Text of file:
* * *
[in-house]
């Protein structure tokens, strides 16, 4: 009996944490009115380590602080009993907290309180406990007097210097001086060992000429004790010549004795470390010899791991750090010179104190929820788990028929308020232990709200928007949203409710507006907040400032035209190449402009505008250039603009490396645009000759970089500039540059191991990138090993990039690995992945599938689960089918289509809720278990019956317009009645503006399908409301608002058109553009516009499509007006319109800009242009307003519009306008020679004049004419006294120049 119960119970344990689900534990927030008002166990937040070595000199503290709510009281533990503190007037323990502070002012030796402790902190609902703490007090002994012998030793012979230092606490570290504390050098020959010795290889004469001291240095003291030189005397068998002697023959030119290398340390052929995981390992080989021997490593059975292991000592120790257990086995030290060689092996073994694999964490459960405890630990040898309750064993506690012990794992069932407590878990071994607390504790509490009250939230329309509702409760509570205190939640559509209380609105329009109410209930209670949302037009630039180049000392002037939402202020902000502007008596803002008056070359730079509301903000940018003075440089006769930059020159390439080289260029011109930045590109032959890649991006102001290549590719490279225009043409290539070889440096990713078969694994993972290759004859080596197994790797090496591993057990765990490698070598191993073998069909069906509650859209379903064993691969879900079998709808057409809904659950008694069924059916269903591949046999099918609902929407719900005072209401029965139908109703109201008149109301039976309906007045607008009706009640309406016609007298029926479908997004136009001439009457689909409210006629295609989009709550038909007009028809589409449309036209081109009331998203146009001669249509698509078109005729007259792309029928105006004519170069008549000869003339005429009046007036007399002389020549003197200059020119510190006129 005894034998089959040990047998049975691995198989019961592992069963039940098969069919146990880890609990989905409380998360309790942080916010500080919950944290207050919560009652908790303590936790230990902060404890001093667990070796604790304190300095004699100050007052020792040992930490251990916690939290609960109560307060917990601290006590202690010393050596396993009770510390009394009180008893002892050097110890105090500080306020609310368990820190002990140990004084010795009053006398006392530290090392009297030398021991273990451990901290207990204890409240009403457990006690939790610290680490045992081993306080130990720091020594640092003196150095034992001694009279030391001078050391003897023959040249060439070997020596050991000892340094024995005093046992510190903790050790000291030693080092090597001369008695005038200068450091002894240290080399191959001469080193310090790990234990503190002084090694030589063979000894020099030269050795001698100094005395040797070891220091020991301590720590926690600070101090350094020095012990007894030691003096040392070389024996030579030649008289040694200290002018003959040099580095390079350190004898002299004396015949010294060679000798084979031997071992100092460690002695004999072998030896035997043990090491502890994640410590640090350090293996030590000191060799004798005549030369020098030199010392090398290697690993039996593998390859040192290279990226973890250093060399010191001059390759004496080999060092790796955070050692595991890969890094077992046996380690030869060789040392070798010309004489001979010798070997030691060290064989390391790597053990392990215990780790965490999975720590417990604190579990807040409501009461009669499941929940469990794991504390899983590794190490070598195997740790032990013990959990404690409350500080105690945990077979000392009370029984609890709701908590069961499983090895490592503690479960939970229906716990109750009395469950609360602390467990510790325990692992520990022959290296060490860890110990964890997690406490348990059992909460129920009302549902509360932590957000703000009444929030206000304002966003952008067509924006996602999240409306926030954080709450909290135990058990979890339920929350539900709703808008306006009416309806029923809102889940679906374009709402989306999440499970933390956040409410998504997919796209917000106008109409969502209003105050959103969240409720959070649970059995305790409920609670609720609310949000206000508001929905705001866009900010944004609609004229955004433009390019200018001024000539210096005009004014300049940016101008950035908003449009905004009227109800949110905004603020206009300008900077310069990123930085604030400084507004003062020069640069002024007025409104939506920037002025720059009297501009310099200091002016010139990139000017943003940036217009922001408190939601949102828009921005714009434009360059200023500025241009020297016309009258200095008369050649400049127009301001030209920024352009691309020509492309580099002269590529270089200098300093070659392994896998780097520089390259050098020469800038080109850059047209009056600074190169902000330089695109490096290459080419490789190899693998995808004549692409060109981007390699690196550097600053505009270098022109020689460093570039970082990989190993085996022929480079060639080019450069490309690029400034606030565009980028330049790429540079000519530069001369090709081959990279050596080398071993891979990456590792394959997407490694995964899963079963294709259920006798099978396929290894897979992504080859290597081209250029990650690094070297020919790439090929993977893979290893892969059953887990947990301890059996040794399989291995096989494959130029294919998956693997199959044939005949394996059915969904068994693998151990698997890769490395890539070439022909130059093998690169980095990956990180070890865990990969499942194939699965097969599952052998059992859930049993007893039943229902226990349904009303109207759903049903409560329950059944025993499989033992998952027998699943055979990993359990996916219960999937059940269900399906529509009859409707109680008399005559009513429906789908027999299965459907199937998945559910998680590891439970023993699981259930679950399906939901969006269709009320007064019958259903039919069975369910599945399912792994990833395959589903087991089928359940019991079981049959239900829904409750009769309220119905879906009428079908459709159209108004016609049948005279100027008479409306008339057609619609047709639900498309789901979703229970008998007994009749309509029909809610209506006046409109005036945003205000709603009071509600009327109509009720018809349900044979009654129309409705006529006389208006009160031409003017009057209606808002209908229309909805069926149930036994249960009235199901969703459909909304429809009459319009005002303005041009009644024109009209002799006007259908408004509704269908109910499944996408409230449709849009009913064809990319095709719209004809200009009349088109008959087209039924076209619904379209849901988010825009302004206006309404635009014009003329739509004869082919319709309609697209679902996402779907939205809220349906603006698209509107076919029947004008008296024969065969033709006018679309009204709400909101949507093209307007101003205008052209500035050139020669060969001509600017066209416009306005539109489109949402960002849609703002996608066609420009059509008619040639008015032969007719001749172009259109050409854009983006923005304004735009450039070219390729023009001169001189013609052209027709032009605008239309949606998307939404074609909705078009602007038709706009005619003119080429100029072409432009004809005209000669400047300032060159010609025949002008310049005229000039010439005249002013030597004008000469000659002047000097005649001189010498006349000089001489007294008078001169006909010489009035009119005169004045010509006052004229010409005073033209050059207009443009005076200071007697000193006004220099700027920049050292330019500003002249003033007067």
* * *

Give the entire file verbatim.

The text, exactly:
[in-house]
């Protein structure tokens, strides 16, 4: 009996944490009115380590602080009993907290309180406990007097210097001086060992000429004790010549004795470390010899791991750090010179104190929820788990028929308020232990709200928007949203409710507006907040400032035209190449402009505008250039603009490396645009000759970089500039540059191991990138090993990039690995992945599938689960089918289509809720278990019956317009009645503006399908409301608002058109553009516009499509007006319109800009242009307003519009306008020679004049004419006294120049 119960119970344990689900534990927030008002166990937040070595000199503290709510009281533990503190007037323990502070002012030796402790902190609902703490007090002994012998030793012979230092606490570290504390050098020959010795290889004469001291240095003291030189005397068998002697023959030119290398340390052929995981390992080989021997490593059975292991000592120790257990086995030290060689092996073994694999964490459960405890630990040898309750064993506690012990794992069932407590878990071994607390504790509490009250939230329309509702409760509570205190939640559509209380609105329009109410209930209670949302037009630039180049000392002037939402202020902000502007008596803002008056070359730079509301903000940018003075440089006769930059020159390439080289260029011109930045590109032959890649991006102001290549590719490279225009043409290539070889440096990713078969694994993972290759004859080596197994790797090496591993057990765990490698070598191993073998069909069906509650859209379903064993691969879900079998709808057409809904659950008694069924059916269903591949046999099918609902929407719900005072209401029965139908109703109201008149109301039976309906007045607008009706009640309406016609007298029926479908997004136009001439009457689909409210006629295609989009709550038909007009028809589409449309036209081109009331998203146009001669249509698509078109005729007259792309029928105006004519170069008549000869003339005429009046007036007399002389020549003197200059020119510190006129 005894034998089959040990047998049975691995198989019961592992069963039940098969069919146990880890609990989905409380998360309790942080916010500080919950944290207050919560009652908790303590936790230990902060404890001093667990070796604790304190300095004699100050007052020792040992930490251990916690939290609960109560307060917990601290006590202690010393050596396993009770510390009394009180008893002892050097110890105090500080306020609310368990820190002990140990004084010795009053006398006392530290090392009297030398021991273990451990901290207990204890409240009403457990006690939790610290680490045992081993306080130990720091020594640092003196150095034992001694009279030391001078050391003897023959040249060439070997020596050991000892340094024995005093046992510190903790050790000291030693080092090597001369008695005038200068450091002894240290080399191959001469080193310090790990234990503190002084090694030589063979000894020099030269050795001698100094005395040797070891220091020991301590720590926690600070101090350094020095012990007894030691003096040392070389024996030579030649008289040694200290002018003959040099580095390079350190004898002299004396015949010294060679000798084979031997071992100092460690002695004999072998030896035997043990090491502890994640410590640090350090293996030590000191060799004798005549030369020098030199010392090398290697690993039996593998390859040192290279990226973890250093060399010191001059390759004496080999060092790796955070050692595991890969890094077992046996380690030869060789040392070798010309004489001979010798070997030691060290064989390391790597053990392990215990780790965490999975720590417990604190579990807040409501009461009669499941929940469990794991504390899983590794190490070598195997740790032990013990959990404690409350500080105690945990077979000392009370029984609890709701908590069961499983090895490592503690479960939970229906716990109750009395469950609360602390467990510790325990692992520990022959290296060490860890110990964890997690406490348990059992909460129920009302549902509360932590957000703000009444929030206000304002966003952008067509924006996602999240409306926030954080709450909290135990058990979890339920929350539900709703808008306006009416309806029923809102889940679906374009709402989306999440499970933390956040409410998504997919796209917000106008109409969502209003105050959103969240409720959070649970059995305790409920609670609720609310949000206000508001929905705001866009900010944004609609004229955004433009390019200018001024000539210096005009004014300049940016101008950035908003449009905004009227109800949110905004603020206009300008900077310069990123930085604030400084507004003062020069640069002024007025409104939506920037002025720059009297501009310099200091002016010139990139000017943003940036217009922001408190939601949102828009921005714009434009360059200023500025241009020297016309009258200095008369050649400049127009301001030209920024352009691309020509492309580099002269590529270089200098300093070659392994896998780097520089390259050098020469800038080109850059047209009056600074190169902000330089695109490096290459080419490789190899693998995808004549692409060109981007390699690196550097600053505009270098022109020689460093570039970082990989190993085996022929480079060639080019450069490309690029400034606030565009980028330049790429540079000519530069001369090709081959990279050596080398071993891979990456590792394959997407490694995964899963079963294709259920006798099978396929290894897979992504080859290597081209250029990650690094070297020919790439090929993977893979290893892969059953887990947990301890059996040794399989291995096989494959130029294919998956693997199959044939005949394996059915969904068994693998151990698997890769490395890539070439022909130059093998690169980095990956990180070890865990990969499942194939699965097969599952052998059992859930049993007893039943229902226990349904009303109207759903049903409560329950059944025993499989033992998952027998699943055979990993359990996916219960999937059940269900399906529509009859409707109680008399005559009513429906789908027999299965459907199937998945559910998680590891439970023993699981259930679950399906939901969006269709009320007064019958259903039919069975369910599945399912792994990833395959589903087991089928359940019991079981049959239900829904409750009769309220119905879906009428079908459709159209108004016609049948005279100027008479409306008339057609619609047709639900498309789901979703229970008998007994009749309509029909809610209506006046409109005036945003205000709603009071509600009327109509009720018809349900044979009654129309409705006529006389208006009160031409003017009057209606808002209908229309909805069926149930036994249960009235199901969703459909909304429809009459319009005002303005041009009644024109009209002799006007259908408004509704269908109910499944996408409230449709849009009913064809990319095709719209004809200009009349088109008959087209039924076209619904379209849901988010825009302004206006309404635009014009003329739509004869082919319709309609697209679902996402779907939205809220349906603006698209509107076919029947004008008296024969065969033709006018679309009204709400909101949507093209307007101003205008052209500035050139020669060969001509600017066209416009306005539109489109949402960002849609703002996608066609420009059509008619040639008015032969007719001749172009259109050409854009983006923005304004735009450039070219390729023009001169001189013609052209027709032009605008239309949606998307939404074609909705078009602007038709706009005619003119080429100029072409432009004809005209000669400047300032060159010609025949002008310049005229000039010439005249002013030597004008000469000659002047000097005649001189010498006349000089001489007294008078001169006909010489009035009119005169004045010509006052004229010409005073033209050059207009443009005076200071007697000193006004220099700027920049050292330019500003002249003033007067």